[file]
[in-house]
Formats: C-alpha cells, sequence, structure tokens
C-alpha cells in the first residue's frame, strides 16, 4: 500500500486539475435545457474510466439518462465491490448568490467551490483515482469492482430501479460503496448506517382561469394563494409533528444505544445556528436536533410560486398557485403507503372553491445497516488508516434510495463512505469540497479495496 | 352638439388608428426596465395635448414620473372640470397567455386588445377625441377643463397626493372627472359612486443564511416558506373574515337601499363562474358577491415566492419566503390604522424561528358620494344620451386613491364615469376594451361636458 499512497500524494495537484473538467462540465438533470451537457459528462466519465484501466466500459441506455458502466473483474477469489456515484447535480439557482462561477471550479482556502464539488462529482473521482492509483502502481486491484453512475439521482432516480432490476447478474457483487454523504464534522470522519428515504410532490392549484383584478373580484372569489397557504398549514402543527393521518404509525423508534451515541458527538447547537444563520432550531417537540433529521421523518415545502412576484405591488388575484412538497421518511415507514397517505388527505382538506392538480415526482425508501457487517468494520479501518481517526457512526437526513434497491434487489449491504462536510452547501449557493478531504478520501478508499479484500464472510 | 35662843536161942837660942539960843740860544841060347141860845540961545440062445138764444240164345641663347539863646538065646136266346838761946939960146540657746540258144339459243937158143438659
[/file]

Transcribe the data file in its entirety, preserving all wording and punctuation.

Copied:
[in-house]
Formats: C-alpha cells, sequence, structure tokens
C-alpha cells in the first residue's frame, strides 16, 4: 500500500486539475435545457474510466439518462465491490448568490467551490483515482469492482430501479460503496448506517382561469394563494409533528444505544445556528436536533410560486398557485403507503372553491445497516488508516434510495463512505469540497479495496 | 352638439388608428426596465395635448414620473372640470397567455386588445377625441377643463397626493372627472359612486443564511416558506373574515337601499363562474358577491415566492419566503390604522424561528358620494344620451386613491364615469376594451361636458 499512497500524494495537484473538467462540465438533470451537457459528462466519465484501466466500459441506455458502466473483474477469489456515484447535480439557482462561477471550479482556502464539488462529482473521482492509483502502481486491484453512475439521482432516480432490476447478474457483487454523504464534522470522519428515504410532490392549484383584478373580484372569489397557504398549514402543527393521518404509525423508534451515541458527538447547537444563520432550531417537540433529521421523518415545502412576484405591488388575484412538497421518511415507514397517505388527505382538506392538480415526482425508501457487517468494520479501518481517526457512526437526513434497491434487489449491504462536510452547501449557493478531504478520501478508499479484500464472510 | 35662843536161942837660942539960843740860544841060347141860845540961545440062445138764444240164345641663347539863646538065646136266346838761946939960146540657746540258144339459243937158143438659